Map danish administrative areas with leaflet

May 16, 2016
By

(This article was first published on Renglish – 56north | Skræddersyet dataanalyse, and kindly contributed to R-bloggers)

What is this?

a center for ants!?

leafletDK is a package that makes it easy to create interactive dynamic leaflet maps based on danish administrative areas.

The package is heavily inspired by the amazing mapDK package by Sebastian Barfort, which I recommend if you want to create static high quality maps.

Getting started

First you need to install the package from github. You do this by running:

devtools::install_github("56north/leafletDK") # install devtools if needed

After install it is really easy to use leafletDK. Simply call the administrative area that you want to map (like a municipality) and give it the data you want the map to be colored by.

Below is an example where we load data from Statistics Denmark and map it using leaflet.

First we load the package and get the most recent population count for Denmark via the API from Statistics Denmark.

library(leafletDK)

folk1 <- read.csv2("http://api.statbank.dk/v1/data/folk1/CSV?OMR%C3%85DE=*",
                   stringsAsFactors = F)

Now we have a data frame with three columns. “OMRÅDE” is the area, “TID” is time/date and “INDHOLD” is the people count. We will use the “OMRÅDE” and “INDHOLD” columns to call the municipalityDK function.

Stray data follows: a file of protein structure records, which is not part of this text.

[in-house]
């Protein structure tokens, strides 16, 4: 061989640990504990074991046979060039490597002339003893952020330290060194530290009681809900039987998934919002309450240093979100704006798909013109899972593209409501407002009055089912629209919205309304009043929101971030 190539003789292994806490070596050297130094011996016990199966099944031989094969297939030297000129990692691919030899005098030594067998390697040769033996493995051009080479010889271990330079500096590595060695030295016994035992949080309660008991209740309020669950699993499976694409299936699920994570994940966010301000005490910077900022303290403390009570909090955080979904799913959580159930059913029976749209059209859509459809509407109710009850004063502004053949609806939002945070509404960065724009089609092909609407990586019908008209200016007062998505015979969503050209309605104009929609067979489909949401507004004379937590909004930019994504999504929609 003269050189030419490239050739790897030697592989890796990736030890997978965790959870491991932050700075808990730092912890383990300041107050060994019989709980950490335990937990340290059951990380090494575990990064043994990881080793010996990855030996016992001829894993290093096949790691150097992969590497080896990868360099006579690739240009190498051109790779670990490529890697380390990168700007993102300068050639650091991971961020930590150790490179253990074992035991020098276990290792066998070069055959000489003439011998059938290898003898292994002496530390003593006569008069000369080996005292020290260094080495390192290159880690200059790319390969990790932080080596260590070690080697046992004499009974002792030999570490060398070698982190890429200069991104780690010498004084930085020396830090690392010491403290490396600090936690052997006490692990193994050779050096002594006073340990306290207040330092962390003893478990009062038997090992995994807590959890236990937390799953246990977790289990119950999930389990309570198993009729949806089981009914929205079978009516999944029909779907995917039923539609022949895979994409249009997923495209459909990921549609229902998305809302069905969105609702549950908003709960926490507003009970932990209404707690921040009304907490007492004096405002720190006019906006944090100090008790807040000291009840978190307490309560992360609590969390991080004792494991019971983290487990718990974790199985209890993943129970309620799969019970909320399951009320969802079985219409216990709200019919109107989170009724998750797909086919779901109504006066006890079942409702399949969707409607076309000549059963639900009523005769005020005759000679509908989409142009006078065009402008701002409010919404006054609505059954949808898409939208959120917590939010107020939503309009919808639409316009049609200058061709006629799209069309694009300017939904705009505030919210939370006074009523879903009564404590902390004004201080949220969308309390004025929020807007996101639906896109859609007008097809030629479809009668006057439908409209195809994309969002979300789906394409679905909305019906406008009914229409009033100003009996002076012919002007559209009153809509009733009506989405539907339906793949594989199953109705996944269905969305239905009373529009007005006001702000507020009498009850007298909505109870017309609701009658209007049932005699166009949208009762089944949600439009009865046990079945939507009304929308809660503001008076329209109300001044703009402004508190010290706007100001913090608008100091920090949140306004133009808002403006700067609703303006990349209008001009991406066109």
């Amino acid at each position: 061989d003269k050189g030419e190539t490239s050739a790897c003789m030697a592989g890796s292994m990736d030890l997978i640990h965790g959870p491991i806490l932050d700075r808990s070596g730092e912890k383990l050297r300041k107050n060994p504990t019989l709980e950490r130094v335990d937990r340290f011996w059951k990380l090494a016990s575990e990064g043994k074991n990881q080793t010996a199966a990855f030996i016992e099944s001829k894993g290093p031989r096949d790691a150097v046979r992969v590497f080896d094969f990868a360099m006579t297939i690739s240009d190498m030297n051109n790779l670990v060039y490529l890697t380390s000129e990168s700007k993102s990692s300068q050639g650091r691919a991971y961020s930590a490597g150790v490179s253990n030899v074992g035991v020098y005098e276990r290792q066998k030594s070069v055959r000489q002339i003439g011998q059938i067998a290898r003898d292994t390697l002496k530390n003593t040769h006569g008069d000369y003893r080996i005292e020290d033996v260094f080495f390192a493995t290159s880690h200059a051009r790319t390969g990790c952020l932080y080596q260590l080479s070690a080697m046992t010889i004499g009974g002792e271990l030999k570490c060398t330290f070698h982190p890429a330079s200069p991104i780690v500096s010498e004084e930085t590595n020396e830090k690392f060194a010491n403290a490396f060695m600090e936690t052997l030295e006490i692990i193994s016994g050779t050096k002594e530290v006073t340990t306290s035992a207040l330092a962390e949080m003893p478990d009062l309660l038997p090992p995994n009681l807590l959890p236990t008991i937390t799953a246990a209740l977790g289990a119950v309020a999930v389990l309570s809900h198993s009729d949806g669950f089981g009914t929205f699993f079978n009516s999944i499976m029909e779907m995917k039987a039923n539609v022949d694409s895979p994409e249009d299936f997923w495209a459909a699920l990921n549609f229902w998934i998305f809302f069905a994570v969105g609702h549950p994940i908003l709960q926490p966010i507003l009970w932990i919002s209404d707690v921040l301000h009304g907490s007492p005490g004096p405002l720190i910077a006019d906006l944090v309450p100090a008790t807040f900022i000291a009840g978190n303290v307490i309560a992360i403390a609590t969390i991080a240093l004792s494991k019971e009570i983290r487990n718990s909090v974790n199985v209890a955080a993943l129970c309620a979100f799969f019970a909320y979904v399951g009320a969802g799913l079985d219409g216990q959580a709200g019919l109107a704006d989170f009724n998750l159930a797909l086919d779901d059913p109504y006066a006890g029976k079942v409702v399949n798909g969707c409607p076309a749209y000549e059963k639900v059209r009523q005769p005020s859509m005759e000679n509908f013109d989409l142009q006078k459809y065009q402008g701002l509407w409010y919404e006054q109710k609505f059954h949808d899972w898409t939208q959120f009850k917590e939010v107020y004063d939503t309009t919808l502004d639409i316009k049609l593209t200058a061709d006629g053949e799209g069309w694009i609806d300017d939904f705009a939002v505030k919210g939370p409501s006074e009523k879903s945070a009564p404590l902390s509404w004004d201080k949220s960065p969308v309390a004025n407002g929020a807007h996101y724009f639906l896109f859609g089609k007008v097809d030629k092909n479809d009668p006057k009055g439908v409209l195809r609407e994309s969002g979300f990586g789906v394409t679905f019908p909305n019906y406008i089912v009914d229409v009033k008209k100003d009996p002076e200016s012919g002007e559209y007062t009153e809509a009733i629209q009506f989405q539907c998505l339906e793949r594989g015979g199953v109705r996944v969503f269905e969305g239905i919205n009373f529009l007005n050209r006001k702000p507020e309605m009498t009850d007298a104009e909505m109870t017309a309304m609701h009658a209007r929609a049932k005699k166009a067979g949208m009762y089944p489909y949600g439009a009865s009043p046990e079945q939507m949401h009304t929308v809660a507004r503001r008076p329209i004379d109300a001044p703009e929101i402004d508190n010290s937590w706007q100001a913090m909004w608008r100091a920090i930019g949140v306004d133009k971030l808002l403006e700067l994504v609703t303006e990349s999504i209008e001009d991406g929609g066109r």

municipalityDK("INDHOLD", "OMRÅDE", data = folk1)

As default leafletDK plots the map without an underlying map. You can turn this on by supplying the parameter map = T. You can also turn on the legend with legend = T.

municipalityDK("INDHOLD", "OMRÅDE", data = folk1, map = T, legend = T)

This generates a map of Denmark where the 98 municipalities are colores according to the amount of people that live in each on. It becomes immediately apparent that a lot of people are living in Copenhagen municipality… a lot of people!

We can also zoom in the map on only a few select municipalities by selecting them with the subplot parameter. Lets take a look at Copenhagen (København), Frederiksberg and Hvidovre municipalities:

municipalityDK("INDHOLD", "OMRÅDE", 
                subplot = c("københavn", "frederiksberg", "hvidovre"), 
                data = folk1)

This generates a map with only our three chosen municipalities. If you click on one of the areas, a little popup appears with the mapped values.

Getting ids

If you are in doubt of what ids are being used to generate the maps, then you can use the getIDs function to see a list. If we want to get a list of the municipalities we will do the following:

getIDs("municipal")

The getIDs function accepts the following areas: “constituency”, “district”, “municipal”, “parish”, “regional”, “rural” or “zip”.

Changing the underlying map

You can change the underlying map by using the addProviderTiles() from the leaflet package. You can pipe the mapped areas directly to the function like this:

municipalityDK("INDHOLD", "OMRÅDE", 
                subplot = c("københavn", "frederiksberg", "hvidovre"), 
                data = folk1) %>% 
                addProviderTiles("Stamen.Toner")

You can get a full overview of the available maps (called tiles) on the leaflet-providers preview page

To leave a comment for the author, please follow the link and comment on their blog: Renglish – 56north | Skræddersyet dataanalyse.

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